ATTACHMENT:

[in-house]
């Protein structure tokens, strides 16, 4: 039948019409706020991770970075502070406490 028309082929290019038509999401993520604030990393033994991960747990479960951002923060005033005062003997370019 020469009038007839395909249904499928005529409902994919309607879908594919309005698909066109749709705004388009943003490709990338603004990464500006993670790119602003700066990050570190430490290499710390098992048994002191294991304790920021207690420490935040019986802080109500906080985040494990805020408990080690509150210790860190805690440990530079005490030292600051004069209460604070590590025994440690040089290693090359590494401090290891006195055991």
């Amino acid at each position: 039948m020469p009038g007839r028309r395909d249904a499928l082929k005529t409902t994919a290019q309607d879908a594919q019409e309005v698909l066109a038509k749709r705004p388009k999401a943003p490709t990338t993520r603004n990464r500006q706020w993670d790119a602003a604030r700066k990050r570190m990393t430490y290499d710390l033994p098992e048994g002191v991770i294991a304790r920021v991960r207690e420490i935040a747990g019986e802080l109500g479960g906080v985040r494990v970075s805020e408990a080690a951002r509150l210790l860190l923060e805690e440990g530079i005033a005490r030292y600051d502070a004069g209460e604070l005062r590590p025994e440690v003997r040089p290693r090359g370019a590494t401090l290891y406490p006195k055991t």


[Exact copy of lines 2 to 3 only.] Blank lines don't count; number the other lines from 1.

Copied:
């Protein structure tokens, strides 16, 4: 039948019409706020991770970075502070406490 028309082929290019038509999401993520604030990393033994991960747990479960951002923060005033005062003997370019 020469009038007839395909249904499928005529409902994919309607879908594919309005698909066109749709705004388009943003490709990338603004990464500006993670790119602003700066990050570190430490290499710390098992048994002191294991304790920021207690420490935040019986802080109500906080985040494990805020408990080690509150210790860190805690440990530079005490030292600051004069209460604070590590025994440690040089290693090359590494401090290891006195055991």
């Amino acid at each position: 039948m020469p009038g007839r028309r395909d249904a499928l082929k005529t409902t994919a290019q309607d879908a594919q019409e309005v698909l066109a038509k749709r705004p388009k999401a943003p490709t990338t993520r603004n990464r500006q706020w993670d790119a602003a604030r700066k990050r570190m990393t430490y290499d710390l033994p098992e048994g002191v991770i294991a304790r920021v991960r207690e420490i935040a747990g019986e802080l109500g479960g906080v985040r494990v970075s805020e408990a080690a951002r509150l210790l860190l923060e805690e440990g530079i005033a005490r030292y600051d502070a004069g209460e604070l005062r590590p025994e440690v003997r040089p290693r090359g370019a590494t401090l290891y406490p006195k055991t």